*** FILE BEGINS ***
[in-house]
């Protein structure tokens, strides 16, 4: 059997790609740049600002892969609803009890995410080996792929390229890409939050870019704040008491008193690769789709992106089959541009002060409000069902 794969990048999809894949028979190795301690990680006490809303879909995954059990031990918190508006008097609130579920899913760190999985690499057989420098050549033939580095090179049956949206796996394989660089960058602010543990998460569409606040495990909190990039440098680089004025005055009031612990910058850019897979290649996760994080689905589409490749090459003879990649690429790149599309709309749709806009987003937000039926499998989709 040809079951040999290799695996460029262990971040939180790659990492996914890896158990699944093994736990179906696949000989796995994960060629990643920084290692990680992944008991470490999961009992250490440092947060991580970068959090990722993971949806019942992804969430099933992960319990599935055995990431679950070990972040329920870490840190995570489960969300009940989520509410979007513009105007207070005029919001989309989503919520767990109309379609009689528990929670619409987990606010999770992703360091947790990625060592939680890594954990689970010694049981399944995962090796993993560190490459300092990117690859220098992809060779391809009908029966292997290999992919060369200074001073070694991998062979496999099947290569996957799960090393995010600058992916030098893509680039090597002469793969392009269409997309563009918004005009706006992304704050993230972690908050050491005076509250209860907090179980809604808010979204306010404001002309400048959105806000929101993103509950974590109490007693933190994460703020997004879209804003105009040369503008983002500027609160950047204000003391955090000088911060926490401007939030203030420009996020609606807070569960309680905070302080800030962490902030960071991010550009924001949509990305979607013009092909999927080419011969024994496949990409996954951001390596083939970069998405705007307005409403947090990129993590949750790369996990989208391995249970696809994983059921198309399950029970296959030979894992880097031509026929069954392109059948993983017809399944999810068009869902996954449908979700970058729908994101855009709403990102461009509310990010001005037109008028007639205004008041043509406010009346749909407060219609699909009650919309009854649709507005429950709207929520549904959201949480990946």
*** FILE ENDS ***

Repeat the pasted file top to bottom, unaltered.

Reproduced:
[in-house]
């Protein structure tokens, strides 16, 4: 059997790609740049600002892969609803009890995410080996792929390229890409939050870019704040008491008193690769789709992106089959541009002060409000069902 794969990048999809894949028979190795301690990680006490809303879909995954059990031990918190508006008097609130579920899913760190999985690499057989420098050549033939580095090179049956949206796996394989660089960058602010543990998460569409606040495990909190990039440098680089004025005055009031612990910058850019897979290649996760994080689905589409490749090459003879990649690429790149599309709309749709806009987003937000039926499998989709 040809079951040999290799695996460029262990971040939180790659990492996914890896158990699944093994736990179906696949000989796995994960060629990643920084290692990680992944008991470490999961009992250490440092947060991580970068959090990722993971949806019942992804969430099933992960319990599935055995990431679950070990972040329920870490840190995570489960969300009940989520509410979007513009105007207070005029919001989309989503919520767990109309379609009689528990929670619409987990606010999770992703360091947790990625060592939680890594954990689970010694049981399944995962090796993993560190490459300092990117690859220098992809060779391809009908029966292997290999992919060369200074001073070694991998062979496999099947290569996957799960090393995010600058992916030098893509680039090597002469793969392009269409997309563009918004005009706006992304704050993230972690908050050491005076509250209860907090179980809604808010979204306010404001002309400048959105806000929101993103509950974590109490007693933190994460703020997004879209804003105009040369503008983002500027609160950047204000003391955090000088911060926490401007939030203030420009996020609606807070569960309680905070302080800030962490902030960071991010550009924001949509990305979607013009092909999927080419011969024994496949990409996954951001390596083939970069998405705007307005409403947090990129993590949750790369996990989208391995249970696809994983059921198309399950029970296959030979894992880097031509026929069954392109059948993983017809399944999810068009869902996954449908979700970058729908994101855009709403990102461009509310990010001005037109008028007639205004008041043509406010009346749909407060219609699909009650919309009854649709507005429950709207929520549904959201949480990946």